Last night in the War Memorial Opera House, San Francisco Opera (SFO) presented the first of six performances by the second cast for this season’s revival of Giacomo Puccini’s Turandot. The new cast members were soprano Nina Stemme in the title role, making her first SFO appearance since the 2011 Ring cycle, soprano Leah Crocetto returning to the role of Liù, having made her debut in that role here in 2011, and bass Solomon Howard, making his SFO debut in the role of Timur. Tenor Brian Jagde is continuing in the role of Calaf, having made his debut in that role this past September. However, there was one more significant debut last night; and that was the presence of conductor Christopher Franklin in the orchestra pit:
Conductor Christopher Franklin (photograph by Donato Bellomo, courtesy of San Francisco Opera)
To his credit, Franklin’s approach to this opera was markedly different, meaning that those of us who pay as much attention to listening as to looking did not regret the absence of Music Director Nicola Luisotti. Those who attended a first-cast performance could not have failed to notice the intensity that Luisotti brought to his interpretation of Puccini’s score. Luisotti’s approach to dynamics was a matter of using loudness as an awe-inspiring force of nature (one way of describing Turandot herself), rather than just outbursts of noise.
Franklin, on the other hand, knew how to get the most out of the other end of the scale of dynamic levels. While he never stinted when unleashing the full force of the orchestra (always there to match the full force of the 79 members of the SFO Chorus), he always knew when to tone down the volume to direct the listener’s attention to the more nuanced aspects of both the narrative and its realization through performance. His range of expressiveness was thus wider than Luisotti’s and did much to draw attention to the undercurrents of humanity that serve as the compass that guides the direction of the plot line.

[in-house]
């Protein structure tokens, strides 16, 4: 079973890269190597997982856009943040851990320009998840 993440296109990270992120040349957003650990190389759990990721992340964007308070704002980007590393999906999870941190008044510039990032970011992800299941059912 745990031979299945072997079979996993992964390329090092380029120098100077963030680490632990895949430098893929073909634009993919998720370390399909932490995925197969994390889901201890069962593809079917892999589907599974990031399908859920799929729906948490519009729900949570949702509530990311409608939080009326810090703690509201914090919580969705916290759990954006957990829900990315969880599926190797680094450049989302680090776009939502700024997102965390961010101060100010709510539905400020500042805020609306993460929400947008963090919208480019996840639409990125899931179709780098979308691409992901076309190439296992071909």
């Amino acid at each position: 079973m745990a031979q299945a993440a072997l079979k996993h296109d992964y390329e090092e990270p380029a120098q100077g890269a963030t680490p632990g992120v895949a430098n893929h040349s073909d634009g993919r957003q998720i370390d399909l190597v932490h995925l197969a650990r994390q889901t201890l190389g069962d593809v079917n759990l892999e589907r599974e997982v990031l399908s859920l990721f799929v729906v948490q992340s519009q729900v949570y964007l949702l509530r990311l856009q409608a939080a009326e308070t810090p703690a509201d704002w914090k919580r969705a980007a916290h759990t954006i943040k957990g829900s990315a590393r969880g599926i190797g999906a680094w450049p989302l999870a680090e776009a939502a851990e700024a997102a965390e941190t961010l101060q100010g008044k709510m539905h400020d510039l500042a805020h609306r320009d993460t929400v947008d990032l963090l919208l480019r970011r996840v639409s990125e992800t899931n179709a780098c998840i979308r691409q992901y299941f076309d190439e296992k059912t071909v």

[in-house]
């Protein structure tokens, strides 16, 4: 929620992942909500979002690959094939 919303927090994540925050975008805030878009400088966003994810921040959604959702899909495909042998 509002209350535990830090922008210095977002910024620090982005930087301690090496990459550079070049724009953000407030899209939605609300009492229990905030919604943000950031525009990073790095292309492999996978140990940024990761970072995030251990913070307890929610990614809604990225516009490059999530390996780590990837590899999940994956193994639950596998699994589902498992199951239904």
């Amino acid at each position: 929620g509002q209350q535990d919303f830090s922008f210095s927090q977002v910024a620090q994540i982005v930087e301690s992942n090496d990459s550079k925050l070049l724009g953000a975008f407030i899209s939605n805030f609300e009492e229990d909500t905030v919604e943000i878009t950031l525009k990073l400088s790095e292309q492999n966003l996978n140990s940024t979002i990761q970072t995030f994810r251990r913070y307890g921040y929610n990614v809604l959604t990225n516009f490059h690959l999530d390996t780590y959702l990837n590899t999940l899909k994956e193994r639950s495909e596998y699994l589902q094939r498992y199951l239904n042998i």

As a result, while the design is still David Hockey’s and the stage direction is still Garnett Bruce’s conception, the attentive viewer (as well as listener) was oriented by new points of view, particularly involving the motives behind the character of Calaf. There is a tendency of let go of the leash and allow the plot line to present Calaf as passionately impetuous. This interpretation can be realized with great satisfaction, as it was during the first-cast performances. However, the music tells us much about the exiled Timur and the crucial role of his anonymity. Once that context has been established, Calaf’s motives are no longer as simple as they seem on the surface, and the final act becomes an intense clash of wills that involves far more than a tragic death followed by a change in character seemingly brought on by one kiss.
Fortunately, these new subtleties in approaching the narrative came through in Bruce’s staging, consistently enhanced through Franklin’s shaping of the orchestra’s role in evoking the progress of the plot. The result was an enlightening perspective on a fantastic tale that was far more than “the second time around” in this season’s SFO offerings. The surface structure may not have differed very much from the first-cast performance. Below that surface, however, so much was happening that this new round of performances is likely to satisfy even those who still recall the vividness of what that first cast offered.